This case generated widespread interest in the media and property community. The Court’s decision clearly established a general principle that a short-term AirBnB stay CAN be a lease in breach of the Residential Tenancies Act without the written authorisation from the landlord IF the whole of the premises is offered for letting.
A dispute between a private landlord and the tenants when the landlord discovered that the tenants had been listing the apartment on AirBnB. A notice to vacate was issued on the basis of subletting the property without consent. The tenants claimed that they had merely granted the AirBnB guests a licence to occupy the apartment, and that the notice was therefore invalid.
According to the AirBnB listings, guests could choose between two options: (1) to rent out the entire apartment or (2) to rent out a single bedroom and share the bathroom and lounge room with the tenants.
While VCAT initially found in favour of the tenants, the decision was Appealed to the Supreme Court which focused solely on the agreements for occupation of the entire apartment.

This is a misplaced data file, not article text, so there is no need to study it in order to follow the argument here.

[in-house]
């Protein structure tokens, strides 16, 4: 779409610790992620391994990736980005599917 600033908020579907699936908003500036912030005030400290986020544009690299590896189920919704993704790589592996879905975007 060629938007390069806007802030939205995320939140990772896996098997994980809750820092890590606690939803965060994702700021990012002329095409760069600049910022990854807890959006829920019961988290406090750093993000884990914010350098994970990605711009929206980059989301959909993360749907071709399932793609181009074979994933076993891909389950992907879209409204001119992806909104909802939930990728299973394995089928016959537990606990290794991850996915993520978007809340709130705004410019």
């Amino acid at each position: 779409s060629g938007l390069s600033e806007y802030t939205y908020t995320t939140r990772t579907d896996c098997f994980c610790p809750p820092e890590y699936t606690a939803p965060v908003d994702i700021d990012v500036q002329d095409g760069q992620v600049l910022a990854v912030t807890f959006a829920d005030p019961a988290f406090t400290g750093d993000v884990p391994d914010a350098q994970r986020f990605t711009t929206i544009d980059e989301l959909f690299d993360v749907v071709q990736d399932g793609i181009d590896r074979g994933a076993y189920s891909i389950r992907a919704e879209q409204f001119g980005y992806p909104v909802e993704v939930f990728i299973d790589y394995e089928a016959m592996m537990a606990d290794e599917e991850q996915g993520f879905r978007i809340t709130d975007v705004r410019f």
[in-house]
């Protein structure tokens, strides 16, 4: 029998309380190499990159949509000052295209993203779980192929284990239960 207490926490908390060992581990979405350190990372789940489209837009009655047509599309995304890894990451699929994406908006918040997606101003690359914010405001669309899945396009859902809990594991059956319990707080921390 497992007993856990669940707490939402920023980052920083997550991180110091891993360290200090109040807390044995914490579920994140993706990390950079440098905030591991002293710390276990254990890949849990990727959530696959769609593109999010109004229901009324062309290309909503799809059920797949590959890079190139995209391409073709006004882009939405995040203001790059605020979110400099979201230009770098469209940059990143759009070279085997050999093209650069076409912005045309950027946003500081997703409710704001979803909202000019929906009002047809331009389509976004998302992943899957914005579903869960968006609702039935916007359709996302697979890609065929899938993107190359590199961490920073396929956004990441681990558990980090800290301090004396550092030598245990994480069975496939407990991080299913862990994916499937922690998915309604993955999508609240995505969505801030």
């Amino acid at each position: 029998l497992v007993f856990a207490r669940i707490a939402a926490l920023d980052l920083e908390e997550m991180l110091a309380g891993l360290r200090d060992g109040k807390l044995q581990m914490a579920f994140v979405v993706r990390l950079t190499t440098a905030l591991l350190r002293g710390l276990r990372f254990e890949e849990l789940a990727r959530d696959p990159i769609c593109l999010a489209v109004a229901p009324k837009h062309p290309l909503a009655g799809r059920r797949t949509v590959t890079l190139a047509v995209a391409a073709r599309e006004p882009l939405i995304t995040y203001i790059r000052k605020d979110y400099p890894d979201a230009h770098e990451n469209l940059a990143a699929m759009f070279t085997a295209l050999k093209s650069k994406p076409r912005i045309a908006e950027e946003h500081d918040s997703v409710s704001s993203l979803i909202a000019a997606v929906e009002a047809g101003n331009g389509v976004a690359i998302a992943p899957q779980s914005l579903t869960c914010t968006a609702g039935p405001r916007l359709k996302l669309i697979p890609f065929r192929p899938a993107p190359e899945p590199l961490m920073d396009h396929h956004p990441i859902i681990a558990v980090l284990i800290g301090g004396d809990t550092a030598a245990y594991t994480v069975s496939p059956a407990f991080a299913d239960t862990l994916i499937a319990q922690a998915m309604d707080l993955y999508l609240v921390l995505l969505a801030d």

The key issue for the Court was whether these agreements constituted a lease or a licence. That depended on whether the AirBnB guests were given ‘exclusive possession’.
I am of the opinion that the AirBnB Agreement for occupation of the whole of the Apartment is properly characterised as a lease between the Respondents, the tenants, and the AirBnB guests for the period of occupation agreed between them. It follows that their entering into this Agreement is, having regard to their own tenancy of the Apartment, a sub-lease.
The Court confined the application of this decision to the facts of the particular case. This case involved a whole-of-premises arrangement; different principles could apply to an arrangement where AirBnb guests merely occupied a bedroom and shared a bathroom with the licensor. In that circumstance, it was noted that the crucial component of ‘exclusive possession’ could be missing, therefore allowing that arrangement to be classified as a license, not a lease.
Swan v Uecker  VSC 313
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